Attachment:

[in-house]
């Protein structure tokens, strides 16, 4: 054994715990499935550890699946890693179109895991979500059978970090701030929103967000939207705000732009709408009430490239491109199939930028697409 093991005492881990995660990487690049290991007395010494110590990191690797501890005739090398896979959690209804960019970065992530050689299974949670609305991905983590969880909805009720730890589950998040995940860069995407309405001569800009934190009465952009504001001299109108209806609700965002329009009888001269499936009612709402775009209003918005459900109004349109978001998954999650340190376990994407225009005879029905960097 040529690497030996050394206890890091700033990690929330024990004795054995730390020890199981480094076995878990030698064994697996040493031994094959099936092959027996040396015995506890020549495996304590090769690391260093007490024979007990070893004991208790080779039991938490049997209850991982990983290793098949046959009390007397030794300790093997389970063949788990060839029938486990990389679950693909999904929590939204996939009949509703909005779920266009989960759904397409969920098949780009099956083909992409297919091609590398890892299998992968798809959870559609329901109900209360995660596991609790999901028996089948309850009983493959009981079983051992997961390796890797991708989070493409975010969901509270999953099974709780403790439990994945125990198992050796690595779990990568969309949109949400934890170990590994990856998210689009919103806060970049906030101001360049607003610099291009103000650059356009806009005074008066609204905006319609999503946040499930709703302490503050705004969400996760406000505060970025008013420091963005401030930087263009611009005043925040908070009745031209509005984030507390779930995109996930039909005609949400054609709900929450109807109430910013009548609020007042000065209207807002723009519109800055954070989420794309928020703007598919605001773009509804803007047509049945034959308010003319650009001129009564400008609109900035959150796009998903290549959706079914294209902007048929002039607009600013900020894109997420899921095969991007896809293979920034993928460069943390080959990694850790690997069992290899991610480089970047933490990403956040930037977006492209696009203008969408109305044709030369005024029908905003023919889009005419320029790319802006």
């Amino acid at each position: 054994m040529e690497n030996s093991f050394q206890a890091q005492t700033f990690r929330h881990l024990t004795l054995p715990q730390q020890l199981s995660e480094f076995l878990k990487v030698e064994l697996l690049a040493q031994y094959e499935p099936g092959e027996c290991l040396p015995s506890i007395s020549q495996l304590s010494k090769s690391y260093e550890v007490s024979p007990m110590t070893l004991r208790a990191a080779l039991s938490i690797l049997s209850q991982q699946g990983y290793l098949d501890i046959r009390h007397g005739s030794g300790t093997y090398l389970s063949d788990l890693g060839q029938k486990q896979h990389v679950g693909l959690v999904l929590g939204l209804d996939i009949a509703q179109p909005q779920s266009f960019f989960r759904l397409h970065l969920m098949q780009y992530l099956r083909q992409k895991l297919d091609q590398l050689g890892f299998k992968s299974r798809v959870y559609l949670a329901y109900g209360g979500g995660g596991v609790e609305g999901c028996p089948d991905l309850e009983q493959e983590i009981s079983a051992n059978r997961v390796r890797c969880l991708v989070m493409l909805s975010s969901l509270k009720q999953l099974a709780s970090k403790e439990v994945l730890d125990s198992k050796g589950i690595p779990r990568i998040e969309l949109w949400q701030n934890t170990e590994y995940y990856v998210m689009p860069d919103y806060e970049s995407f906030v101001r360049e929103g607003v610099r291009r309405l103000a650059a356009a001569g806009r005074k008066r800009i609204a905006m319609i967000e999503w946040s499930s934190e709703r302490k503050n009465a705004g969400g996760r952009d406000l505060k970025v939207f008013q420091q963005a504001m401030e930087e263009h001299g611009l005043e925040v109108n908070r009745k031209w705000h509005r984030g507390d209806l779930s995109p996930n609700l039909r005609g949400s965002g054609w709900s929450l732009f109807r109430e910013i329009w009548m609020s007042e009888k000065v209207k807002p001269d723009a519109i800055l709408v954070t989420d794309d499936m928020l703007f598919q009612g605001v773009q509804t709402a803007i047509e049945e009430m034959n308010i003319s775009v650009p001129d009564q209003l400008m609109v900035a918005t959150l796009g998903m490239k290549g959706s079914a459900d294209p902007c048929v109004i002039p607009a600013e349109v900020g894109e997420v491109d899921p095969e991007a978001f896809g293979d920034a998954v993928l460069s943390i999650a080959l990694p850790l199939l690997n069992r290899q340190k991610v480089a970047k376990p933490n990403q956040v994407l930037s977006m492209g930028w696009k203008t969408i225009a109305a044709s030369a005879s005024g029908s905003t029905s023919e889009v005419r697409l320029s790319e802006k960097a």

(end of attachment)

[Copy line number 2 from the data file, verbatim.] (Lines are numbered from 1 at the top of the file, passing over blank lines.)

């Protein structure tokens, strides 16, 4: 054994715990499935550890699946890693179109895991979500059978970090701030929103967000939207705000732009709408009430490239491109199939930028697409 093991005492881990995660990487690049290991007395010494110590990191690797501890005739090398896979959690209804960019970065992530050689299974949670609305991905983590969880909805009720730890589950998040995940860069995407309405001569800009934190009465952009504001001299109108209806609700965002329009009888001269499936009612709402775009209003918005459900109004349109978001998954999650340190376990994407225009005879029905960097 040529690497030996050394206890890091700033990690929330024990004795054995730390020890199981480094076995878990030698064994697996040493031994094959099936092959027996040396015995506890020549495996304590090769690391260093007490024979007990070893004991208790080779039991938490049997209850991982990983290793098949046959009390007397030794300790093997389970063949788990060839029938486990990389679950693909999904929590939204996939009949509703909005779920266009989960759904397409969920098949780009099956083909992409297919091609590398890892299998992968798809959870559609329901109900209360995660596991609790999901028996089948309850009983493959009981079983051992997961390796890797991708989070493409975010969901509270999953099974709780403790439990994945125990198992050796690595779990990568969309949109949400934890170990590994990856998210689009919103806060970049906030101001360049607003610099291009103000650059356009806009005074008066609204905006319609999503946040499930709703302490503050705004969400996760406000505060970025008013420091963005401030930087263009611009005043925040908070009745031209509005984030507390779930995109996930039909005609949400054609709900929450109807109430910013009548609020007042000065209207807002723009519109800055954070989420794309928020703007598919605001773009509804803007047509049945034959308010003319650009001129009564400008609109900035959150796009998903290549959706079914294209902007048929002039607009600013900020894109997420899921095969991007896809293979920034993928460069943390080959990694850790690997069992290899991610480089970047933490990403956040930037977006492209696009203008969408109305044709030369005024029908905003023919889009005419320029790319802006």